At first glance this scene may seem nothing out of the ordinary, but the large elongated crater marks the imprint of an impacting body that may have broken into three before it hit Mars. The images were acquired by ESA’s Mars Express on 28 January, and focus on one of the oldest regions on Mars, Terra Sirenum, in the southern highlands.
The elongated trough at centre stage in this scene is 45 km long and 24 km across. Inspection of the outline suggests that two similarly sized craters and one smaller one have merged to create the footprint-like shape.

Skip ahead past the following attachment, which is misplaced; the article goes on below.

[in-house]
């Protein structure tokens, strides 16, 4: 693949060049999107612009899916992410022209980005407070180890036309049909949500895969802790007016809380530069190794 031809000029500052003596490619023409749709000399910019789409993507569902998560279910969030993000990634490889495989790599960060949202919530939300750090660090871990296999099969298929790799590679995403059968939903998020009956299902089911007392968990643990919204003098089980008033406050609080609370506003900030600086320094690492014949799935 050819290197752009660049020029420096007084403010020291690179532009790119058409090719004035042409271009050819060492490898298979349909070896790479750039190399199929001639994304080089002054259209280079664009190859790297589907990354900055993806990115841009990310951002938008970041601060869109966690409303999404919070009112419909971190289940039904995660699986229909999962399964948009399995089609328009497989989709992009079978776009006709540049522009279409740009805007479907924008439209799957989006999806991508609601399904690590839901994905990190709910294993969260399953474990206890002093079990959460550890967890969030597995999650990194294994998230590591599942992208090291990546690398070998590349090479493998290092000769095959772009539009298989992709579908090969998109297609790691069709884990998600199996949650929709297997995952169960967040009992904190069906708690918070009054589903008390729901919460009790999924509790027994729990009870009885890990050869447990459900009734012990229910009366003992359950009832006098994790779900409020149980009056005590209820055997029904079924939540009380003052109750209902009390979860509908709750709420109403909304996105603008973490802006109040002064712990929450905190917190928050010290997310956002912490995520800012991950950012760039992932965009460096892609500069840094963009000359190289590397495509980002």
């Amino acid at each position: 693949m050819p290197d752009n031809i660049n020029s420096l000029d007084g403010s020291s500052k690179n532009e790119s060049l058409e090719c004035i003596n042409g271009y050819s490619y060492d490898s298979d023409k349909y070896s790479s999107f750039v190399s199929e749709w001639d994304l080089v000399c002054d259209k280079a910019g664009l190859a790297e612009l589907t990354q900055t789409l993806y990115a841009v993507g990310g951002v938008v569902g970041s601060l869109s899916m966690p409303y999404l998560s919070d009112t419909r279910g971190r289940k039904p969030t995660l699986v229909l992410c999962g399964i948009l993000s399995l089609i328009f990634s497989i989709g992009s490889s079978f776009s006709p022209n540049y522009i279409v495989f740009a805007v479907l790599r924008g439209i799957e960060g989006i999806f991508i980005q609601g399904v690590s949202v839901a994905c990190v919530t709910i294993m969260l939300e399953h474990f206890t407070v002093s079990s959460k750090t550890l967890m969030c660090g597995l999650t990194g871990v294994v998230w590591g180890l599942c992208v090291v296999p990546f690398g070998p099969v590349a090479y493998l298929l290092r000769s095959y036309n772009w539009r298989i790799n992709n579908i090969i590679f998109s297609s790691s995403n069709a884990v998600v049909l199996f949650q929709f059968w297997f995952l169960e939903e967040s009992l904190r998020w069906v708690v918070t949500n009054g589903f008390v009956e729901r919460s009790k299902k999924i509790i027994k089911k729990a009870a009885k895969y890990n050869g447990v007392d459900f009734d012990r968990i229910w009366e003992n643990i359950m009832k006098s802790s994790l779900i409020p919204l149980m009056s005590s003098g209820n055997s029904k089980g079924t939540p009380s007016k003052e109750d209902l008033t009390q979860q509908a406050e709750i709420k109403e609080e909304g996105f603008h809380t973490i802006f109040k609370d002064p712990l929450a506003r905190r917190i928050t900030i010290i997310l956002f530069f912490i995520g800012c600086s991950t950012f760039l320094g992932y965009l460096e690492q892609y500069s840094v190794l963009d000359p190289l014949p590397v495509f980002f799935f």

Two groups of raised material can be seen in the crater floor. These peaks are created as the initial crater cavity produced by the impact collapses under gravity. The smaller crater also has a hint of a central peak.
Craters like these are thought to have formed at the same time, but there are a number of ideas as to how it happened. For example, an object could have broken into smaller pieces after it entered the atmosphere, striking the surface in quick succession in the same place…. [More at link]